5. Collision Detection: How often?

    360 vertexes for a circle [i]is[/i] a lot, but if you only have 10 or so circles on the screen, I don't think it would drag your app to a crawl. This code in the circle-circle collision response function looks suspicious, unless I don't understand it: [code] cir1->y_center += sign(cir1->y_center - cir2->y_center); cir1->x_center += sign(cir1->x_center - cir2->x_center); [/code] It looks like the implementation for sign just returns 0, -1, or 1. If that's true, then you're adjusting the position of your circles by 1 unit during a collision, and basically doing so again and again until there is no collision. That's going to be really slow. Especially since you are reflecting the circle's velocity every time. You should be able to use vector2x & vector2y to adjust the circles so that they are not colliding, in a single step. The same goes for the segment collisions.
  6. Collision Detection: How often?

    [quote name='Burnt_Fyr' timestamp='1295897729' post='4764079'] IIRC Swept volume testing will accurately detect collisions even with fast moving/really small objects. Don't quote me on that however. [/quote] It will, depending on the implementation (is rotation properly swept, for instance). I had thought about that, when I originally posted, but I figured he probably wasn't using swept testing. I was also considering that there may be a problem sweeping over multiple frames, although now that I think about it, I guess that would be doable - just not necessarily as straight forward as single frame sweeping.
  7. Collision Detection: How often?

    I would not recommend skipping collision checks. If you don't check for collisions every frame, you run a greater risk of missing a collision between fast moving objects. How are you detecting collisions? Are your objects 3D or 2D? Typically, the collision test for bounding shapes or volumes is much faster than a polygon or pixel-perfect collision test. It's an easy optimization, and will probably improve your collision detection efficiency a great deal. Additionally, if one of your shapes is a ball, there's probably no reason to use anything except a bounding circle/sphere for that object. i.e. there's probably no reason to additionally test pixel or polygon collisions. You typically want your collision shapes to be as simple as possible (without the simplicity affecting gameplay). It could also be that your collision test is implemented in an inefficient way, but we'd have to see your code to accurately judge that.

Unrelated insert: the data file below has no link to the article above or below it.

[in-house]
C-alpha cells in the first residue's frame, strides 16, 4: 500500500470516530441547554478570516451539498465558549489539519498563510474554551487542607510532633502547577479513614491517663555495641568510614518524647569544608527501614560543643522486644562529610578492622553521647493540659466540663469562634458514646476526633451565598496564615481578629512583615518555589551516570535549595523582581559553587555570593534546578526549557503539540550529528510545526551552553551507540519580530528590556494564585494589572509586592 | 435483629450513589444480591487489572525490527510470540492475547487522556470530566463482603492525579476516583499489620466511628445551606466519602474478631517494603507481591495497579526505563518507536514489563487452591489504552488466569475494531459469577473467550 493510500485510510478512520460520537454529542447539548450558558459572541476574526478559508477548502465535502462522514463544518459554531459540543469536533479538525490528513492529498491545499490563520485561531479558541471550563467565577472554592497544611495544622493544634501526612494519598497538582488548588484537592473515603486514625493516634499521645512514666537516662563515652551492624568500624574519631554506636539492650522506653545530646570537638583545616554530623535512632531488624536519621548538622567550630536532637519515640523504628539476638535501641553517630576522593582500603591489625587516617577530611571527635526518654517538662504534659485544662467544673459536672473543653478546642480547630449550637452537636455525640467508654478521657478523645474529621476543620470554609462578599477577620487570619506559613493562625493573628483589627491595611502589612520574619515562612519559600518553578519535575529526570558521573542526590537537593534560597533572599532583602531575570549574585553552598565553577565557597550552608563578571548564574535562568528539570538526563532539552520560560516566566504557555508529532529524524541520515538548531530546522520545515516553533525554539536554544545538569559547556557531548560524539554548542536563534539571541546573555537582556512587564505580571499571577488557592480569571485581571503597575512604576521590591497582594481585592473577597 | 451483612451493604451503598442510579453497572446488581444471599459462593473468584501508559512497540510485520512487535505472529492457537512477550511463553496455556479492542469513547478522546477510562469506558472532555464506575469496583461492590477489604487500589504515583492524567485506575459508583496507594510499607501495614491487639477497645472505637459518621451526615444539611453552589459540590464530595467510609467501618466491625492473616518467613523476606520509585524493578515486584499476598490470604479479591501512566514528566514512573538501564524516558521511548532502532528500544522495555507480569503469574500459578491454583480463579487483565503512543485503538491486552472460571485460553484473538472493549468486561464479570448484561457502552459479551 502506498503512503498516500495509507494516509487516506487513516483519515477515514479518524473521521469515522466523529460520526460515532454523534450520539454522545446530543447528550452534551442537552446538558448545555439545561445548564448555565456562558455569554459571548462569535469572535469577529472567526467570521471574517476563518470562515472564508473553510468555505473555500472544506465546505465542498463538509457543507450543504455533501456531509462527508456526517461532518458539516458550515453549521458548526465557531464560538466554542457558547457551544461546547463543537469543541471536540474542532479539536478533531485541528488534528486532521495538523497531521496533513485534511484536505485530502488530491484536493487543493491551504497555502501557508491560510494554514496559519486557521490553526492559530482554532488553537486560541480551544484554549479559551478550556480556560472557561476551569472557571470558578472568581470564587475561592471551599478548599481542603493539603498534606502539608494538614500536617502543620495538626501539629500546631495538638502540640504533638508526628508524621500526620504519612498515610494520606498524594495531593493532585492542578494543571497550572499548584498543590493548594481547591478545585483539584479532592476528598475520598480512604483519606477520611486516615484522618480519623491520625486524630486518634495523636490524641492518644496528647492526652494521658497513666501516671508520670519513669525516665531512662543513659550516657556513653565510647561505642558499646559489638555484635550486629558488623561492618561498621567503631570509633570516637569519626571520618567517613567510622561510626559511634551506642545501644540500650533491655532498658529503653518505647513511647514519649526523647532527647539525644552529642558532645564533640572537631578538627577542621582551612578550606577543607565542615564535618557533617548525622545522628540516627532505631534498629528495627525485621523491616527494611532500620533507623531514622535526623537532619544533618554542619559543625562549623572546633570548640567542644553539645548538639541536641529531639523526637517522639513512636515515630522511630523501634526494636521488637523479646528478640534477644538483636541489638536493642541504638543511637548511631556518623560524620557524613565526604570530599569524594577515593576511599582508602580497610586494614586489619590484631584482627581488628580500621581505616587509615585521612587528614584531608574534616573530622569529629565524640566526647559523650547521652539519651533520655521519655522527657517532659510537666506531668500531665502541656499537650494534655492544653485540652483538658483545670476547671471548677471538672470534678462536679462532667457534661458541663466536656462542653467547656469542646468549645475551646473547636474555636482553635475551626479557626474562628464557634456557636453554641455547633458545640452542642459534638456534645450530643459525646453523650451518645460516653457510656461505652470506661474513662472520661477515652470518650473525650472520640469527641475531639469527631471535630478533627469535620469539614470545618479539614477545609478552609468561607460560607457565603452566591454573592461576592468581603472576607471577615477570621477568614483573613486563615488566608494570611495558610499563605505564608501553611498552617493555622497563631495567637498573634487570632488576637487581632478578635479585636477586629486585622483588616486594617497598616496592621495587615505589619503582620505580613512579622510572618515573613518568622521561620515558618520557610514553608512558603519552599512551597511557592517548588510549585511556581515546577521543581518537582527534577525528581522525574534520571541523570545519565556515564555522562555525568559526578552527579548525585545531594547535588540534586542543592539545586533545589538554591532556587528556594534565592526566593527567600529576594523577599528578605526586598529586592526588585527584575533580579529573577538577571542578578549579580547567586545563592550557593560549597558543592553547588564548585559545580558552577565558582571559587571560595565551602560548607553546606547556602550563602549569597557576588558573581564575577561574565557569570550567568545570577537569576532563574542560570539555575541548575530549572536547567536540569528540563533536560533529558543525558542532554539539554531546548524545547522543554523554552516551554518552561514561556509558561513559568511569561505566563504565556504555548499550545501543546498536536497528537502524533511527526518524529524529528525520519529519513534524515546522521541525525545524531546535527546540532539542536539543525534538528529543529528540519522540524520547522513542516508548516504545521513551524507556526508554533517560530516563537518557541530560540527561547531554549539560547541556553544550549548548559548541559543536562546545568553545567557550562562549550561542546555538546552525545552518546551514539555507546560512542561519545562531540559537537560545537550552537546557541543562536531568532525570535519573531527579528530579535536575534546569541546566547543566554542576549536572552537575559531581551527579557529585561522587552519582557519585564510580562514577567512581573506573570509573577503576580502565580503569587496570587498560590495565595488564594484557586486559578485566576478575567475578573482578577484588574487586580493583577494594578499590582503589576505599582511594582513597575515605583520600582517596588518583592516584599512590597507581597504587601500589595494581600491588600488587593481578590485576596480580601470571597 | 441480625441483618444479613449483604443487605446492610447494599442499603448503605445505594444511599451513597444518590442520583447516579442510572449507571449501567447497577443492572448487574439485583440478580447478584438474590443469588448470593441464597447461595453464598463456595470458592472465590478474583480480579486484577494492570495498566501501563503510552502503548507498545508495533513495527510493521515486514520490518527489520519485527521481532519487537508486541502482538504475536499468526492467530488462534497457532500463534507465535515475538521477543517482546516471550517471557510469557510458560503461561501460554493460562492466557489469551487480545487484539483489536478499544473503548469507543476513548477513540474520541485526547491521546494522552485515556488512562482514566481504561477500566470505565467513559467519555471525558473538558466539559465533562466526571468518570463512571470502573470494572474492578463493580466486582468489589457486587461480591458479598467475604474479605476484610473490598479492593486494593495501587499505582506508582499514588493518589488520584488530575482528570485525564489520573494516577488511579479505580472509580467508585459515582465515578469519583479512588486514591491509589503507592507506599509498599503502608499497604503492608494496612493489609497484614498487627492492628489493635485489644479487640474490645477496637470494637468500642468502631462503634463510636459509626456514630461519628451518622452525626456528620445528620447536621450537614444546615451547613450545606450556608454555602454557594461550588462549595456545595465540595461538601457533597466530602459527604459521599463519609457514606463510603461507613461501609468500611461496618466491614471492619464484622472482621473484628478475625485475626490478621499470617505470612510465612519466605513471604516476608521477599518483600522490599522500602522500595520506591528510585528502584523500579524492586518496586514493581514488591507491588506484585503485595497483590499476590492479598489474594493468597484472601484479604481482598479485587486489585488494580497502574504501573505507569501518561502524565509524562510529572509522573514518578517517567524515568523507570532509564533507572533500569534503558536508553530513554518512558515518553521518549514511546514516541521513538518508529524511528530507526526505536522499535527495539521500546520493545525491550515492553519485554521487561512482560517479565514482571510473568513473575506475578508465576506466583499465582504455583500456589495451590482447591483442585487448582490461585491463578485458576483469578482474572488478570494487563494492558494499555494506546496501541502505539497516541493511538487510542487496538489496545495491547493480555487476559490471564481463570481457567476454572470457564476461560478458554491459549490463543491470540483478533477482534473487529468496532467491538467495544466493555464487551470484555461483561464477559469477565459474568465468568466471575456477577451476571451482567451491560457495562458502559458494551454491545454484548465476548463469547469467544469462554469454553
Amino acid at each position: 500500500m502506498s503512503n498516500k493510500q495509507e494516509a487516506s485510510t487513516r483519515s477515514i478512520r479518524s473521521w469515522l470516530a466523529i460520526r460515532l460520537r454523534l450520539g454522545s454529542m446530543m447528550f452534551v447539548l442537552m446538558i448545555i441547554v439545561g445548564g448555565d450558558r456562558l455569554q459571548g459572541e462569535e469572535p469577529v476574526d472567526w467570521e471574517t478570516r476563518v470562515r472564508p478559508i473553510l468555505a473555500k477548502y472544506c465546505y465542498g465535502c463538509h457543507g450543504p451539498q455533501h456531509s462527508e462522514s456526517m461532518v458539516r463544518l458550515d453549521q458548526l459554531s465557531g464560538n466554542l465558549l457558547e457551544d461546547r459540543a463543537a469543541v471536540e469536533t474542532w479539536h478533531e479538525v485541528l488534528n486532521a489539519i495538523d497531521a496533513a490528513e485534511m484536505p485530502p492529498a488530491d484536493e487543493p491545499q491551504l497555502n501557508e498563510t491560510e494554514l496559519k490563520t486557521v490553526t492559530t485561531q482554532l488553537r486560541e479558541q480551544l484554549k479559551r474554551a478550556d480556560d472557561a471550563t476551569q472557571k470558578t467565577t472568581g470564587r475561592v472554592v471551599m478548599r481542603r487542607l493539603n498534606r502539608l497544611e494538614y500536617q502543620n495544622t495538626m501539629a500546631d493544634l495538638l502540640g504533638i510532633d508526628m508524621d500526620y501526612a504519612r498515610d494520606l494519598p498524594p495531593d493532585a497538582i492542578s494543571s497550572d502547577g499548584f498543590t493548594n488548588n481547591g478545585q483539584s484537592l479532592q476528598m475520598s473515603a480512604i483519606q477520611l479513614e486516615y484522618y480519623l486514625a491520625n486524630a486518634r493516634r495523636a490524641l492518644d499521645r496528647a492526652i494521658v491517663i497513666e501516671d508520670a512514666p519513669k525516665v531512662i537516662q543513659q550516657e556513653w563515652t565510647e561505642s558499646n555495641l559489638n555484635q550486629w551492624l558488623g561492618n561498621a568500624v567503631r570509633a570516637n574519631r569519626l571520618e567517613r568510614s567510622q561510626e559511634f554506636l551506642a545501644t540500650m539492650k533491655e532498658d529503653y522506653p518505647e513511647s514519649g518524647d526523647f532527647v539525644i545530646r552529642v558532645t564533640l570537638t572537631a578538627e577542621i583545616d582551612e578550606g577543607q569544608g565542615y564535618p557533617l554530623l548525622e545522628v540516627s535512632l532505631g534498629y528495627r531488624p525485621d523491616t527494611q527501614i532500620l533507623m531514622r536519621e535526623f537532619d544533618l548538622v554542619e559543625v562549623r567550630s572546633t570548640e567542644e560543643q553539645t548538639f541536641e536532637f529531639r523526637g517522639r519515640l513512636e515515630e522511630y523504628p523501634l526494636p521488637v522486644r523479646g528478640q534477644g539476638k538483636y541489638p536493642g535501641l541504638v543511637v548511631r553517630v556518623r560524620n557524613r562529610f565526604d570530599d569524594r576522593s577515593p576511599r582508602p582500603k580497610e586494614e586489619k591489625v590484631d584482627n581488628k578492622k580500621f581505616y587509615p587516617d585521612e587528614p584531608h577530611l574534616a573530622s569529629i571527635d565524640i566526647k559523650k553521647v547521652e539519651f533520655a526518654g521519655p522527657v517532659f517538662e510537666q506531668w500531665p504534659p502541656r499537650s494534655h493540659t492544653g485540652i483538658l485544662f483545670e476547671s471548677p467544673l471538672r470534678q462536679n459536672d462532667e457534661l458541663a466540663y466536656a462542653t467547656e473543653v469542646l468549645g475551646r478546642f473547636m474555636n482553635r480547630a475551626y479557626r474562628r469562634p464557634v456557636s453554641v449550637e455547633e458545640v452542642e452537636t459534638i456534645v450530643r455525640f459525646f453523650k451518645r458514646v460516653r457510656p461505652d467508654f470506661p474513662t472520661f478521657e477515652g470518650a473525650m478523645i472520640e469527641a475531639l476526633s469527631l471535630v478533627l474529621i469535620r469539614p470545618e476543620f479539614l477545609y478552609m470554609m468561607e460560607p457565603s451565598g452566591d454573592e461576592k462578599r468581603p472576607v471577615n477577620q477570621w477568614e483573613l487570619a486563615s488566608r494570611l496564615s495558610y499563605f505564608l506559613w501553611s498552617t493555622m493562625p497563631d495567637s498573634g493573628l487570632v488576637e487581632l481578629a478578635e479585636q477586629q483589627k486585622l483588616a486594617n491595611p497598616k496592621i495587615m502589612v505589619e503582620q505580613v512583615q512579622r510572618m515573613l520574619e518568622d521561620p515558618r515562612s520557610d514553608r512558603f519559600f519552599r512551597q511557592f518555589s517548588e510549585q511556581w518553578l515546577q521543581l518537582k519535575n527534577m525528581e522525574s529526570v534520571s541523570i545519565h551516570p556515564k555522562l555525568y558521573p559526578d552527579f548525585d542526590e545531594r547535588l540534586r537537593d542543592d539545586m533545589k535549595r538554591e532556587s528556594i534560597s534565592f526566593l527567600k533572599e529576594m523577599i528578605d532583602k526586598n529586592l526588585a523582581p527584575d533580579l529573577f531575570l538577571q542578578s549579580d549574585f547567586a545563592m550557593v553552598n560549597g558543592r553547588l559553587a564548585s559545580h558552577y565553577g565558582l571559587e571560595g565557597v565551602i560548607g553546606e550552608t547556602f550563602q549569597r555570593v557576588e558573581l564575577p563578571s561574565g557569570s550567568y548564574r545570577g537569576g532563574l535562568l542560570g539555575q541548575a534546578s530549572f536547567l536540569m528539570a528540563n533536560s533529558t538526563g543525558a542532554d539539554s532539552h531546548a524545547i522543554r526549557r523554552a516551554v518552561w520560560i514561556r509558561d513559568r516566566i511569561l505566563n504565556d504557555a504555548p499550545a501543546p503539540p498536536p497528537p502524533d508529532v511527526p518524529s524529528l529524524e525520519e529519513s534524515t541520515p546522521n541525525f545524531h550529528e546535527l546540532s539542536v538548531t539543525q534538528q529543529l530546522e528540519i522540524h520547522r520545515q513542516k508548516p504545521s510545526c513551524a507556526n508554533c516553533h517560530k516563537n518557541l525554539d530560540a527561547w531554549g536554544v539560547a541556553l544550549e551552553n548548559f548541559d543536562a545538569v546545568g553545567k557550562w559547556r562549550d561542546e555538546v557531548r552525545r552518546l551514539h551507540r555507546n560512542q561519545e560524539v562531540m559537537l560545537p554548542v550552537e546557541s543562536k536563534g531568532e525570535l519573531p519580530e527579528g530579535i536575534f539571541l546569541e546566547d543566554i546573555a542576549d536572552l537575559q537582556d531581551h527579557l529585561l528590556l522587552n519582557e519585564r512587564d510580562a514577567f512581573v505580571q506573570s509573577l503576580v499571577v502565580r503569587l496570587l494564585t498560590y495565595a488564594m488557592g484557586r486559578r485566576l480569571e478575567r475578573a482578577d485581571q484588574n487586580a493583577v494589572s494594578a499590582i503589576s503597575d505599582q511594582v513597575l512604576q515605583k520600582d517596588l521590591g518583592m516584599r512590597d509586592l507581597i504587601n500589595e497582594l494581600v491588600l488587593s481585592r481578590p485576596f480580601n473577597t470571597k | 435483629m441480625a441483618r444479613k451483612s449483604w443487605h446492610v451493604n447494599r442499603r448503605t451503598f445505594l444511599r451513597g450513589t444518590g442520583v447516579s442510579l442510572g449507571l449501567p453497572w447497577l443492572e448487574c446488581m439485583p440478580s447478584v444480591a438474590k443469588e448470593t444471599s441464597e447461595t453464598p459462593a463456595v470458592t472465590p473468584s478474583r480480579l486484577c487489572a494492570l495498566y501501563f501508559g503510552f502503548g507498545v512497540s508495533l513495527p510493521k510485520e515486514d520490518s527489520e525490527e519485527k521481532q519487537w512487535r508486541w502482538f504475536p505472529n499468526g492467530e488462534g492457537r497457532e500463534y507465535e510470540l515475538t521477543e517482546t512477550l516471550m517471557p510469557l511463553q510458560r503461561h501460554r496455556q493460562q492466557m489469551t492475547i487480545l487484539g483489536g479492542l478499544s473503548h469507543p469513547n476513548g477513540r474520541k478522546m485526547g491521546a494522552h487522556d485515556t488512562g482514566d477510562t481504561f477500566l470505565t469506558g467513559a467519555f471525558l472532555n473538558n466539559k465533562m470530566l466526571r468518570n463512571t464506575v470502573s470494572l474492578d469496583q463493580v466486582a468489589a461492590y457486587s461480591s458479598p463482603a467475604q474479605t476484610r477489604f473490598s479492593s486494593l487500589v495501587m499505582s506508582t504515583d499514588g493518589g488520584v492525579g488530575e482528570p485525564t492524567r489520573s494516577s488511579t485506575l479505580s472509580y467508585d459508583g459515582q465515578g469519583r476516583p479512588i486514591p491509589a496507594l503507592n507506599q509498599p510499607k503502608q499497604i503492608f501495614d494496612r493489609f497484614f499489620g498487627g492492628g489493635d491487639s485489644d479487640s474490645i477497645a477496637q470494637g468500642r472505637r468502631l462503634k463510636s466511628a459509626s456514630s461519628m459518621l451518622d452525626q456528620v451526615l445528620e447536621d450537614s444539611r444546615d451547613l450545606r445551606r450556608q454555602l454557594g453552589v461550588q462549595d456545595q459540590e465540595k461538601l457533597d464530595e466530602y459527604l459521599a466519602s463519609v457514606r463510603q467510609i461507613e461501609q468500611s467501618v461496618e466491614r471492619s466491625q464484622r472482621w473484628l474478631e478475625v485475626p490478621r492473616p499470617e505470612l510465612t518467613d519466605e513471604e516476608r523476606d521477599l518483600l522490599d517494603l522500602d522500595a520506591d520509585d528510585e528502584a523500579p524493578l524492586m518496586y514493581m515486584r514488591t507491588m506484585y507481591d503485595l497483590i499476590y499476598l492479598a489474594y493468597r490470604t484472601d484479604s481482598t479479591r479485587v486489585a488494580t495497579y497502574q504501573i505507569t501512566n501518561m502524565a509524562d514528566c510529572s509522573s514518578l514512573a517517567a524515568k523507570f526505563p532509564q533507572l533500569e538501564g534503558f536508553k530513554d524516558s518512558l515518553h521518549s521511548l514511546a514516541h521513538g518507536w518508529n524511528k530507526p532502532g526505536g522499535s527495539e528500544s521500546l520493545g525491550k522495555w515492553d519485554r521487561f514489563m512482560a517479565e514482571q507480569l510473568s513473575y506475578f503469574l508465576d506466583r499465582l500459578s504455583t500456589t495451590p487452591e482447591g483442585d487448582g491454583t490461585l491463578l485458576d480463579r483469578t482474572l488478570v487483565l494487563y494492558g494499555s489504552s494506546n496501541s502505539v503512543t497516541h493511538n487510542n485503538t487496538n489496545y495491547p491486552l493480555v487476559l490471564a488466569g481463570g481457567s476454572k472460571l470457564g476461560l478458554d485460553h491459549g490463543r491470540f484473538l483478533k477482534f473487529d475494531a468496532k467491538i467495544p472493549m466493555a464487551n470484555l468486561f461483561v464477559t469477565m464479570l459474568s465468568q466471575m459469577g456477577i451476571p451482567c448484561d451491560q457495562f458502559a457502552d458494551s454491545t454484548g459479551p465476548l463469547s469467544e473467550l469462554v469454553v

8. Keyboard Input won't work

    I'm not too familiar with python, but a few things stand out: - The line "if else event.key == pygame.K_LEFT" needs to be indented, so that it is under the block for "elif event.type == pygame.KEYDOWN" - Where does colWidth come from? - moving is initialized as a Boolean, but later you assign it a string value. That seems a little strange to me, but maybe that's a python-ism.
  9. When you run the app from Finder, I believe it sets the working directory to "/". You have at least two options: 1) - use c++ code (possibly Mac API calls) to set the current working directory to the directory of the executable, before you load any assets. 2) - wrap the executable inside a .app. This is easy - just create a MyExe.app folder, and move the executable into MyExe.app/Contents/MacOS/. When doubleclicking the .app in finder, the working directory will either be in the same directory of the .app folder, or inside the app, at MyExe.app/Contents/MacOS (I think this depends on whether you've copied resources into MyExe.app/Contents/Resources). You can also just recreate your xcode project as a cocoa application, and it will be built as a .app (it will be bigger, however, because you'll be pulling in the Cocoa framework, among others).
  10. In the project tree, expand the node labled "Executables". There should be an entry for your exectuable there. Double click on it and go to the 'General' tab. At the bottom, you should see an option for setting the working directory when running the executable. Look at that to see where xcode is running the executable from, and make sure it really is running it from where you thought it was. Are you launching your executable from Terminal? Make sure you cd into the Debug directory, then do ./MyExe, as opposed to doing something like ~/MyFolder/Debug/MyExe
  11. Placing a ray in a space partitioner.